Yesterday, May 10th, MSFT announced it had agreed to buy Skype from its private equity owners for $8.5 billion in cash.
a little history
If you recall, e-Bay bought Skype from its founders–who opened up for business in 2003–for a total of $3.1 billion ($2.6 billion up front, an additional $500 million in incentive payments) in 2005. The idea was that free phone calls between seller and bidder would somehow boost e-Bay’s online auction business. That didn’t work. In 2009, after Meg Whitman was ushered out of the company and new management began to clean up, e-Bay tried to sell Skype. Only then did it learn that Ms. Whitman had neglected to secure the basic intellectual property behind the internet phone service (whoops!). But e-Bay eventually managed to sell roughly 70% to Silver Lake for a price that valued the whole company at $2.8 billion (Silver Lake did manage to acquire the IP from Skype’s founders).
After freeing itself from the “bureaucratic mess” of e-Bay, as the New York Times reported, quoting a Skype blogger, the company dusted itself off, filed for an IPO about eight months later and simultaneously began exploring the possibility of a private sale.
Enter MSFT, which intends to link Skype to its e-mail, X-Box and office collaboration offerings on the idea that this will make them all more attractive.
This will be the largest purchase for MSFT ever, though not its highest-ever offer. Remember, MSFT made an unsuccessful $44+ billion bid for YHOO in 2008. In that instance, the YHOO board (strangely, given the firm’s operational difficulties) rejected the $31 a share offer, which was at about a 60% premium to the pre-bid price. The S&P 500 is about flat since that time. YHOO has new CEO and is now trading at just under $19.
Skype is probably not the purchase you or I would make if we had a loose $8.5 billion lying around. I don’t think it’s one that GOOG would make …or AAPL …or WMT. In addition, as far as I can see, MSFT had no interest in Skype when it was in the process of being sold for less than $3 billion a year and a half ago–which for me is the most troubling part of the deal.
But the acquisition may not be as bad as it looks on the surface. It also gives you insight, I think, into what MSFT sees as its best viable investment options. To elaborate:
1. Like many US-based international companies, MSFT has a ton of profits it has earned overseas that are lying around in low-yielding offshore bank accounts. There are two reasons for this:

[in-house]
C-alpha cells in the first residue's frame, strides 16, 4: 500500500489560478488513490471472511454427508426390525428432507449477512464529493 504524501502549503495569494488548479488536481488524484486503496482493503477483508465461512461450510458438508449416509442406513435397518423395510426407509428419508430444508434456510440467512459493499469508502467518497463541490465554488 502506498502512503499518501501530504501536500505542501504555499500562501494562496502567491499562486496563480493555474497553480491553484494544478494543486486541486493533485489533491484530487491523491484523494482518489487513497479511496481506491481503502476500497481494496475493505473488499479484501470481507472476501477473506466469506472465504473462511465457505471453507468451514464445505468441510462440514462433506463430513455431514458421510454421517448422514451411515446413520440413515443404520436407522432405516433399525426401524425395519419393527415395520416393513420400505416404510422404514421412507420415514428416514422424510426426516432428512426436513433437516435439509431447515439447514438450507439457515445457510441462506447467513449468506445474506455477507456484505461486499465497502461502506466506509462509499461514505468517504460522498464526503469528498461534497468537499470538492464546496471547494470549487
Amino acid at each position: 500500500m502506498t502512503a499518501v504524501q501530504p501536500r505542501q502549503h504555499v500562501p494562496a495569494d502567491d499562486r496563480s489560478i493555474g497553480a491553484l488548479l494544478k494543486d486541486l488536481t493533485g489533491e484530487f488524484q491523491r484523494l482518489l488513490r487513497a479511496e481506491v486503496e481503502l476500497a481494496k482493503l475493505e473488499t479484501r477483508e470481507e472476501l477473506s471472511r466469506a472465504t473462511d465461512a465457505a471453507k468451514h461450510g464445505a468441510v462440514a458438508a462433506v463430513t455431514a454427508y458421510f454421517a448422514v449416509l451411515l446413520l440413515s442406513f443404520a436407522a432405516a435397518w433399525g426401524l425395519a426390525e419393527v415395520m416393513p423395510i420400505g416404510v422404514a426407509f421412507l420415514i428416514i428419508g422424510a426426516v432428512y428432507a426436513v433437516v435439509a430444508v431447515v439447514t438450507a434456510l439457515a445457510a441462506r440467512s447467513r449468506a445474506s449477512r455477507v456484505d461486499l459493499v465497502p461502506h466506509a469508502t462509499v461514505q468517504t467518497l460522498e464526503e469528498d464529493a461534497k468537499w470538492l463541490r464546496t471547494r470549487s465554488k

—economically, repatriating these earnings to the US would subject them to federal income tax at a rate of 35% minus any foreign tax paid. Since the funds are presumably in low- or no-tax jurisdictions, a company returning the funds to the US would have to fork over a third of the money to Uncle Sam. Why do it without a clear domestic need for the money? Suppose you repatriated a large amount, paid tax and then figured out you wanted to use it for an acquisition abroad? Better to keep your options open.
—financially, unrepatriated funds can’t be used to pay dividends to US shareholders. So in some sense, this money is not worth 100 cents on the dollar to US shareholders. A generation ago Wall Street would have worried about this and applied a discount PE multiple to low-tax foreign earnings. No more. Today’s investors seem to me to be indifferent to the tax rate a company pays. They capitalize all after-tax earnings at the same rate. So in today’s world, repatriating funds, which lowers reported eps, lowers the stock price as well. …another reason not to do it.
If we assume MSFT will pay for Skype with money marooned in a zero tax rate jurisdiction, then paying $8.5 billion for Skype in Luxumburg is like paying $5.5 billion in the US.
a quick-and-dirty payback analysis
2. In an interview with Forbes, Silver Lake says that if MSFT manages Skype well, it could eventually be worth $25 billion-$30 billion. (Huh? If this is the case, why in the world are they selling 100% of what they own?)
Let’s assume, just for the sake of argument, that Skype, which is around breakeven in its seventh year of operation and has only 8 million paid users, somehow grows profits in a linear fashion to $500 million five years from now and $1 billion in ten years, before earnings flatten out but continue at the $1 billion a year level. Let’s also assume that MSFT doesn’t spend a penny integrating Skype into its software offerings. How long does it take MSFT to recover its $8.5 billion?
The answer is 13.5 years.
That’s a looong time, especially in the fast-changing world of the internet. In fact, if we were calculating a present value and not just a simple payback, or if we were assuming the MSFT has to spend money to integrate Skype (which it will have to, I think), recovery would be even loooooonger.
What makes Skype an attractive investment for MSFT, then? The simple answer is that this is the highest-return investment the company can find that’s within its core competence. Yes, it could buy something in an unrelated field, like a department store or a circus or a mining company, as Big Oil did when it was flush with cash in the mid-Seventies. But ideas like those are always disasters. In other words, the Skype deal underlines how mature a company MSFT is.